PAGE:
Presentation Notes: 2004-2005

Sail-Away Ladies of Cape Cod and Their Genealogical Connections

Presented by James Coogan

Presentation Notes by Jeanne M. Carley

James Coogan, history teacher and author of several books on Cape Cod history, spoke on "Women who Sailed with Their Sea Captains Husbands in the 18th and 19th Centuries" at the CCGS June luncheon.

A resident of Brewster since age four, Coogan's love of Cape Cod history is reflected in his teaching, lecturing, and writing. He has received awards from the DAR for "outstanding historian" and from the Mariner's Society for literature.

While writing a column for the Cape Cod Times and his books, he often uses genealogical resources at the Sturgis and Brooks libraries, as well as cemetery records and other historical reports needed to back up facts. He cited an example where Joshua Sears was named as the man who rescued the survivors of the ship Aressa, shipwrecked at Nauset Bay in 1857. This was a mistake repeated in three different accounts, including a newspaper story and the Linnell genealogy. Finally he discovered it was actually Capt. Cyrus Sears, a cousin of Joshua Sears, who rescued the passengers. Coogan, whose son is the family genealogist, believes strongly in never repeating an error in writing.

For his book on Cape women who sailed the seas, the Cape historian researched the maritime journals at the Peabody Salem Museum to learn about these remarkable women.

It all started with the whaling wives whose husbands left for years resulting in lonely lives. When they joined the ships, it was called a "hen frigate" he said, and if they didn't get any whales, the sailors blamed it on the wives.

Aboard ship, the women had to be careful because of the social structure. One common custom practiced was a nautical system for getting women together for "gamming", a whaling term for talking. Usually a flag indicated a woman was aboard, so when another ship approached with women, the ships got together and swung a woman over in a barrellike device so they could chat.

Most of the time, the women were either bored or terrorized by storms at sea. Many of the women wrote about the storms during the 1890s in their travel diaries - Georgina Dyer who was shipwrecked, Eula Harding en route to Cuba who took her cat with her in an open boat. It was described as a "wild scene" with a "howling wind". But during one bad storm, an Allen wife made tea for her husband and lemonade for the crew, then withdrew to her room to embroider while the ocean rocked them about. They were all particularly wary of sailing around Cape Horn called the "dreaded place". Ann Hawlett Bangs and Sylvia Taylor Park were among those who became seasick and wrote about their travails. Otherwise, these courageous ladies went about their usual routine of washing clothes and caring for their children, some having been born at sea.

Women wrote about their experiences of life at sea and their emotions and those of others - the squabbles between the crew and even between their spouses and themselves. When a boy or sailor was lost overboard, they revealed the sense of loss unlike their captain spouses. In a tragic tale, a woman aboard Capt Harding's vessel, The Turk, saw her son washed overboard when the ship rolled near offshore Chatham. Ann Kammet Burgess wrote in 1852 when her little boy died, she"pickled" him and brought him back home to bury in the Pocasset family plot. In one story, a child lived only 21 days after birth. Another scene recalls the vivid rescue of a 17 year-old young man and how all aboard realized the value of life.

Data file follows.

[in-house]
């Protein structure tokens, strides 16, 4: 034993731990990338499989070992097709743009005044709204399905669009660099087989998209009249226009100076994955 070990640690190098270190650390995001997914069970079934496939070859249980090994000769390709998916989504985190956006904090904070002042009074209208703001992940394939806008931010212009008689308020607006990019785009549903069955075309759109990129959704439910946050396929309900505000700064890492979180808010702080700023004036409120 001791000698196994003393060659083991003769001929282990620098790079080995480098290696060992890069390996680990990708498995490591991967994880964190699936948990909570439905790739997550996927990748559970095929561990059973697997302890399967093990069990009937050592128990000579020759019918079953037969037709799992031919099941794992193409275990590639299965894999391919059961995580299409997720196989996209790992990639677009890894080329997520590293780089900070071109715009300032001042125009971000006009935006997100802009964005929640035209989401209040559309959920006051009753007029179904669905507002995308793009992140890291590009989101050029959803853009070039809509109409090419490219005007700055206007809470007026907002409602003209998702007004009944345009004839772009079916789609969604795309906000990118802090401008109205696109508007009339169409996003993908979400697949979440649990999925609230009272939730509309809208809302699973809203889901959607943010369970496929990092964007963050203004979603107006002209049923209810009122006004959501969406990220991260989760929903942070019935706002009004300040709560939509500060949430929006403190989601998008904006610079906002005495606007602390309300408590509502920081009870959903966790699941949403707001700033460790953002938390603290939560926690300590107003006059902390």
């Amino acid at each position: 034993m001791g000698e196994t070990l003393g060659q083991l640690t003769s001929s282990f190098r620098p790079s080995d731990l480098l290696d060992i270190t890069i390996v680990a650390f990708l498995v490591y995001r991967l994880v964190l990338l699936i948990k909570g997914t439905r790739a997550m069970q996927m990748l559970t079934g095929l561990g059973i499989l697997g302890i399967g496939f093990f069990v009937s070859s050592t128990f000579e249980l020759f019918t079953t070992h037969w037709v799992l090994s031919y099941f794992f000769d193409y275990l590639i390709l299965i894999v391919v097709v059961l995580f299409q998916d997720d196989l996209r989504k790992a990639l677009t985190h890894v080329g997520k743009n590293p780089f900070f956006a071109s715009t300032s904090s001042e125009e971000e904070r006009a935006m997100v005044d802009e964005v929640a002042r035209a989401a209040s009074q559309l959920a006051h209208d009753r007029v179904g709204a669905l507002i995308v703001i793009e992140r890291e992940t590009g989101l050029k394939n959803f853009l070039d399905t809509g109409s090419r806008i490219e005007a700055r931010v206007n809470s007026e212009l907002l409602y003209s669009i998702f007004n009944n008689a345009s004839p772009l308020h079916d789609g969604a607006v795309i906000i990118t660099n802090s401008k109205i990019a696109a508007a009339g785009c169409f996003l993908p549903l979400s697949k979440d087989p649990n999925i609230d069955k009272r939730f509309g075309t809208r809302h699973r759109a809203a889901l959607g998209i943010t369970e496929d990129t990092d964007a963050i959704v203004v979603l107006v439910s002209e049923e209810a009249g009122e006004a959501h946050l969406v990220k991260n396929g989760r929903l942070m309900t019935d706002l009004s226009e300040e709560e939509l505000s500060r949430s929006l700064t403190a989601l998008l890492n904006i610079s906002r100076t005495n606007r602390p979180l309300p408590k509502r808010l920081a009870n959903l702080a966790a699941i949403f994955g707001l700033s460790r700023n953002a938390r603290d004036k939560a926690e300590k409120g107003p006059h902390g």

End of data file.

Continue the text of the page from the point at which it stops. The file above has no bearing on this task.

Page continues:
Coogan quoted an interesting view from a bridegroom, Elisha Sears, about his wife Bethia Mayo, 19, withstanding the rigors of a honeymoon at sea on the Essex. They were headed to the West Indies out of Boston. He notes in his wife's journal that she got along better than expected, only vomiting four times, getting plump and sunburned while headed toward Brazil. She wrote about episodes when her infected tooth was pulled out by pincers and how she dealt with rats at night. They had taken their wedding cake aboard and ate some each month, but finally finished it because of mold.

This happened on a typical voyage around Cape Horn to San Francisco, and then to Calcutta where they found other Brewster captains. They saw Bengal tigers at the zoo, were distressed at burning bodies, and then sailed for China both becoming ill, probably with cholera. There was delirious fever and dysentery, according to Bethia's journal, and entries were skipped. She was becoming weaker and weaker. On September 16, she was miserable at times and didn't know what to take for a cure. On September 23, Elisha wrote in plaintive words: "Died. Made a coffin for Bethia". Her gravestone in Orleans reads, "age 20".

Some of these stories share the zest of life, according to Coogan, and are uplifting, but mostly they struck him as sad. He also recommends reading Petticoat Whalers by Joan Druett to learn more about what part women played in the 19th century maritime industry.

See the Presentation Notes Index for summaries of other presentations given at the Society's monthly meetings.